JPY - BestExchangeRates Research
Japanese Yen – Daily Market Updates
Japan’s National Core CPI – an inflation reading that strips out volatile food prices – has risen on an annualized basis for the third consecutive month.
For the year ending March-17, core CPI grew 0.2%, matching February’s figure and improving on January’s 0.1%.
Although the rate of growth appears slight, it is a welcome development for central bankers in Japan, who have been battling deflation in the country for the best part of twenty-years. View article >
The FX majors took a breather overnight as they awaited President Trump to unveil his tax proposals. The plan is rumoured to include a cut in corporate tax rates to 15% and a 10% tax on foreign profits.
A cut in the foreign profit tax rate could spike US dollar demand as US corporations take advantage of the favourable rates to repatriate profits. View article >
Within the past hour, the Australian dollar has fallen sharply following weaker than expected CPI data.
Figures from the Australian Bureau of Statistics
show that consumer prices grew 0.5% in the first-quarter of 2017 and at an annualized rate of 2.1%.
AUD/USD fell from 0.7539 to 0.7508 on the news and, as of writing, trades at 0.7512.
AUD/JPY fell from 83.90 to 83.50 and trades at 83.58 as of writing. View article >
President Trump took a soft-wood lumber stick and whacked the Loonie upside the head. The US is imposing a 20% counter-vailing duty on Canadian softwood lumber imports. And the Canadian Dairy industry is in the cross-hairs.
For President Trump, the Canadian Softwood lumber and Dairy industries are easy wins for the man promoting” Fair Trade, not Free Trade. He can claim to be the border defending, job creating champion of the people and it has little impact on Americans. View article >
In their latest weekly foreign exchange report, US giant Citi Bank have predicted a rise to 118.0 in USD/JPY in the coming 6-12 months, representing a 7% fall in the dollar buying power of the yen.
The yen will depreciate against the dollar as US Treasury yields rebound following future announcements on US fiscal stimulus plans, according to Citi’s analysts. Improving US yields – more specifically, a widening of the gap between US and Japanese yields – will drive investors into US currency and away from the yen. View article >
There’s only one story in town this morning – the battle for Europe’s future, otherwise known as the French general election.
As had been predicted for many months, the pro-Europe, centrist candidate Emmanuel Macron and the far-right, Eurosceptic candidate Marine Le Pen have made it through to the head-to-head second round of voting, to take place on May 7th.
With 96% of the votes counted, Macron’s 23.9% and Le Pen’s 21.4% portion of the vote is enough to see off François Fillon and Jean Luc Mélenchon, both of whom have approximately 19% of votes at the time of writing. View article >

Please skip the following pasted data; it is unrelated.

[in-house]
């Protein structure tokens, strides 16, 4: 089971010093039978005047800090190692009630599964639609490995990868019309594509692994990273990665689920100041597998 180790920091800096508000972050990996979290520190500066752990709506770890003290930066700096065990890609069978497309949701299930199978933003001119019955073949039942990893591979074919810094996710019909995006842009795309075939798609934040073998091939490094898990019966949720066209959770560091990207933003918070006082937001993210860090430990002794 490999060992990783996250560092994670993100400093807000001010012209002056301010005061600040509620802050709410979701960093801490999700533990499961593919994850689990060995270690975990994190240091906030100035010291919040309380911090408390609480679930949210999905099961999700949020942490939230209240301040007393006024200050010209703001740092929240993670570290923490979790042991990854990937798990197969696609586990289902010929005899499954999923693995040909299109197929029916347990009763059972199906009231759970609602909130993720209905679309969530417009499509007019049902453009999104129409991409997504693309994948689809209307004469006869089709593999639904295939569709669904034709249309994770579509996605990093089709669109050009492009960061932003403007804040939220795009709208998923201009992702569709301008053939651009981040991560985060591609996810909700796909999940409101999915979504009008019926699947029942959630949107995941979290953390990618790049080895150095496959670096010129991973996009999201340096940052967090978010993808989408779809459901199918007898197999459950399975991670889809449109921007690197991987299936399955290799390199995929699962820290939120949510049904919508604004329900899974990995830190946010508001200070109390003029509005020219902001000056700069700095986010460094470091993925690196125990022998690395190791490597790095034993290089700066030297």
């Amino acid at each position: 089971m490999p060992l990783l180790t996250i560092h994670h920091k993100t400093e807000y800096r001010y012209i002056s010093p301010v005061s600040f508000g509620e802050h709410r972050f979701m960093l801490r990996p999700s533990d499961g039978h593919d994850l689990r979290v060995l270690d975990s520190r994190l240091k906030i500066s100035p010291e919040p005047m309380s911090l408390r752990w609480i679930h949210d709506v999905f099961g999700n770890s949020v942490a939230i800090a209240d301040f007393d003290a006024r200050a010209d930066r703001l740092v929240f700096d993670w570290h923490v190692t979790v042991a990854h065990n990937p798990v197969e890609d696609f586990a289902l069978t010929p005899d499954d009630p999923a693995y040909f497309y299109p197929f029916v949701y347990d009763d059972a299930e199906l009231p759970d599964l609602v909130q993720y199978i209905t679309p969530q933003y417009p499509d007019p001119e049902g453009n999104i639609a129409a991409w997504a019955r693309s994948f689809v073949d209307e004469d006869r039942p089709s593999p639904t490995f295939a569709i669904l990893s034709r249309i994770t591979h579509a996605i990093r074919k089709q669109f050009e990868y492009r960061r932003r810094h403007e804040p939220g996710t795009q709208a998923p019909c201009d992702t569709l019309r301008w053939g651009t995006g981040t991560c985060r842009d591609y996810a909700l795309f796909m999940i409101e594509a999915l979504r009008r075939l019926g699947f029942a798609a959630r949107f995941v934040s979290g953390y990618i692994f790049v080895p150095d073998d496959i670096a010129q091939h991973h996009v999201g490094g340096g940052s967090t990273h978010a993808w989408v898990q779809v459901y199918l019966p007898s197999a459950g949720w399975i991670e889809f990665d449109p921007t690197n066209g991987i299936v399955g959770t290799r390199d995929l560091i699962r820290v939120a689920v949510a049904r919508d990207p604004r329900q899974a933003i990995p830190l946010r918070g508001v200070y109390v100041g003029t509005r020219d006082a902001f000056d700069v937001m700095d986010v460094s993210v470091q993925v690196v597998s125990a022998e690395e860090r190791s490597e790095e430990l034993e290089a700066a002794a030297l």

Yesterday, ABN AMRO released their latest FX forecasts for 2017 and 2018. There were few notable revisions, nor was there much in the way of standout predictions, with the exception of one – NZD/USD to rise to 0.80 in 2018.
The ‘kiwi’ hasn’t traded at or above 0.80 against the US dollar since October 2014. A move to that level from its current price of 0.6993 (as of 02:00 GMT, April-21) would mark a 14.4% rise – a large amount if you’re planning on buying property or investing in New Zealand, or planning holidays there. View article >
For a large part of the globe, today is the first day of the week following an extended Easter break. Unfortunately, they returned to the same concerns and issues that unsettled them prior to the break.
Geopolitical issues due to North Korea, Syria, Russia, and global trade led to choppy trading inside well-worn ranges for the FX majors.
In early New York trading, Sterling plunged from 1.2604 to 1.2516 on a report that UK Prime Minister May would hold a press conference within the hour. View article >
The US dollar has started the week lower against most currencies as traders play catch up following market holidays on Friday.
In Friday’s market update
at BestExchangeRates.com, we described how March’s US core inflation fell month-on-month for the first time in seven years, but with many investors away for the Good Friday holiday, we also described how expected weakness in the US dollar did not occur (the US Dollar Index actually finished higher on the day). View article >
A Wall Street Journal story late Wednesday afternoon knocked the US dollar for a loop and the greenback remained under pressure in overnight markets
“I think our dollar is getting too strong, and partially that’s my fault because people have confidence in me,” Trump told the WSJ, “But that’s hurting — that will hurt ultimately.”
The US dollar dropped across the board and consolidated those losses in Asia and Europe. View article >